Mark Leibovich asks the question “what kind of relationship will the Obama Whitehouse have with the media?”.
It’s a fascinating read, getting at some of the tenets of Obama’s communications strategy. Some of which runs counter to what many companies are thinking today:
The paradox of this scene was that the Obama campaign’s communications strategy was predicated in part on an aggressive indifference to this insider set. Staff members were encouraged to ignore new Web sites like The Page, written by Time’s Mark Halperin, and Politico, both of which had gained instant cachet among the Washington smarty-pants set. “If Politico and Halperin say we’re winning, we’re losing,” Obama’s campaign manager, David Plouffe, would repeat mantralike around headquarters. He said his least favorite words in the English language were, “I saw someone on cable say this. . . .”
I’m not sure those of us in the businessworld have this luxury but it’s worth asking the question, should we just ignore blogmedia? I don’t think so…
- Communicate through the mediums your audiences care about – don’t pander to convention: “The campaign bragged that Obama never even visited with the editorial board of The Washington Post — a decision that would have been unheard of for any serious candidate in a previous presidential cycle. “You could go to Cedar Rapids and Waterloo and understand that people aren’t reading The Washington Post,” Gibbs told me last month in Chicago.”
- A focus on directly reaching audiences: “The campaign highlighted its mastery of new political media that included a vast database of e-mail addresses and an ability to quickly put up Web sites and use blogs, online video and text messaging. They viewed themselves as “game changers” (the 2008 cliché for innovators), avatars of a New Way organization that had more in common with a Silicon Valley start-up — think Google or YouTube — than with any traditional political campaign that came before it.“
- Messages were tightly controlled: “Obama’s operatives spoke with a single voice and a precise message and only when they wanted to. They did it with a smile, not complaining — at least not publicly — about how the press was the enemy. And they did it using interactive tools that bred a feeling of real-time connectedness between campaign and voter.”
- Skip the intermediaries and go direct – engage and demonstrate openness: “In recent weeks, the incoming president has begun delivering a weekly video address online — the Obama version of the traditional weekly radio address. Plouffe has initiated a kind of online suggestion box, where voters are invited to write in and discuss the issues they are most concerned about.”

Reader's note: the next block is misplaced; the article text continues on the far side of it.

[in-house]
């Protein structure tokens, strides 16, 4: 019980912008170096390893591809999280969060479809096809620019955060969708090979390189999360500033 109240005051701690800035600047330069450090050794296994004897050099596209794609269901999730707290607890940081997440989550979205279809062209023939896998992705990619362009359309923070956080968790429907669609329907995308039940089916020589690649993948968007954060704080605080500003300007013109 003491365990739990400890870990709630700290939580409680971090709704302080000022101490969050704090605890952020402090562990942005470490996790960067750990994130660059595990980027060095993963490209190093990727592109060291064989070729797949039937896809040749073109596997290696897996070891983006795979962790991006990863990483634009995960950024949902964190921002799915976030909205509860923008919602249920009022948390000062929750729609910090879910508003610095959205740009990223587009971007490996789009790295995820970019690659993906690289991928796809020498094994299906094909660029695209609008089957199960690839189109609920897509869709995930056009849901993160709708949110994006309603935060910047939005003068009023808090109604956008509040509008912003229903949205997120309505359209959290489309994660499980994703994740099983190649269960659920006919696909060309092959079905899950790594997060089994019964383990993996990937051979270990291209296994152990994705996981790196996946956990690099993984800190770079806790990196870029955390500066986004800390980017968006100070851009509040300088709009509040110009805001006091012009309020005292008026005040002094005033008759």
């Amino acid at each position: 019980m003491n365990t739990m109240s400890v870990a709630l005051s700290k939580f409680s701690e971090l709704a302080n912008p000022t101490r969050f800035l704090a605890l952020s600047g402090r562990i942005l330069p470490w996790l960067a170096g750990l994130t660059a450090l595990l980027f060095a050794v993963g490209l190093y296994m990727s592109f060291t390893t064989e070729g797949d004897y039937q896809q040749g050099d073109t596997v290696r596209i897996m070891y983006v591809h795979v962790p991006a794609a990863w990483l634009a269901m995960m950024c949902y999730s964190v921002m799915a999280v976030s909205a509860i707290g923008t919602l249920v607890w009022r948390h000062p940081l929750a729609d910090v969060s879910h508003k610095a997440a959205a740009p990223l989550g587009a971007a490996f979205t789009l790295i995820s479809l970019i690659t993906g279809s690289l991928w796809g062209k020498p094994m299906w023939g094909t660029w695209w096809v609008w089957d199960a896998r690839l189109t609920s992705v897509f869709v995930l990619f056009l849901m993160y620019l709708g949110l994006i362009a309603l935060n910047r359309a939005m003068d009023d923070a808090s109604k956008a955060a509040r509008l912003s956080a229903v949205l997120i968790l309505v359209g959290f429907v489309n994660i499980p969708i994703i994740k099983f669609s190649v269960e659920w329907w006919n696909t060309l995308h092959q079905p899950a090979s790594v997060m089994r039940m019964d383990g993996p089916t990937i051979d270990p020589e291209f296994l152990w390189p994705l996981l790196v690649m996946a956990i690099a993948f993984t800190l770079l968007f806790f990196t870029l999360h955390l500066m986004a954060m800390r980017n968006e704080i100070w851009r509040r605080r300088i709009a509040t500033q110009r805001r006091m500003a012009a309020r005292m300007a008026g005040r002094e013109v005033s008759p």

- Put communications at the center of your operations. Obama shares on thing in common with all the great CEO communicators – his communications leaders are direct reports and work directly with him. Non-stop. Andy Grove’s communications leaders sat one cube away. When Peter Blake’s America’s Cup winning team started the assault on the cup the communicaitons team sat within arms length. “Like Bush’s, Obama’s campaign brain trust was unusually small and close-knit. This was especially true of the candidate’s traveling orbit — “the plane” or “the bubble,” as it is known in campaign shorthand. Gibbs was a relentless presence there, usually at Obama’s side. … Having a White House spokesman who is close to the president has advantages. “When the you-know-what hits the fan, knowing of what you speak is an invaluable asset,” said Jody Powell, who served as President Carter’s press secretary for his entire term in office. “How can you expect someone getting thirdhand information to get any respect from the press or public?”
From the title it got me thinking… how often is a CEO’s tenure defined by the relationship they have with the press? Clearly, content is king. If you’ve got a steady stream of great news flowing from a great strategy, coverage normally follows. At the same time, a CEO can have an equally important role in defining the tenor of media relations. I’ve worked for a few that simply despise the media – at every level relations were antagonistic. Where it is more open and engaging, the dialog becomes valuable for both the company and the media.
Either way, the notes that headed my way on my last two appointments to lead communications mirrored Gibbs… “Congratulations. And condolences.”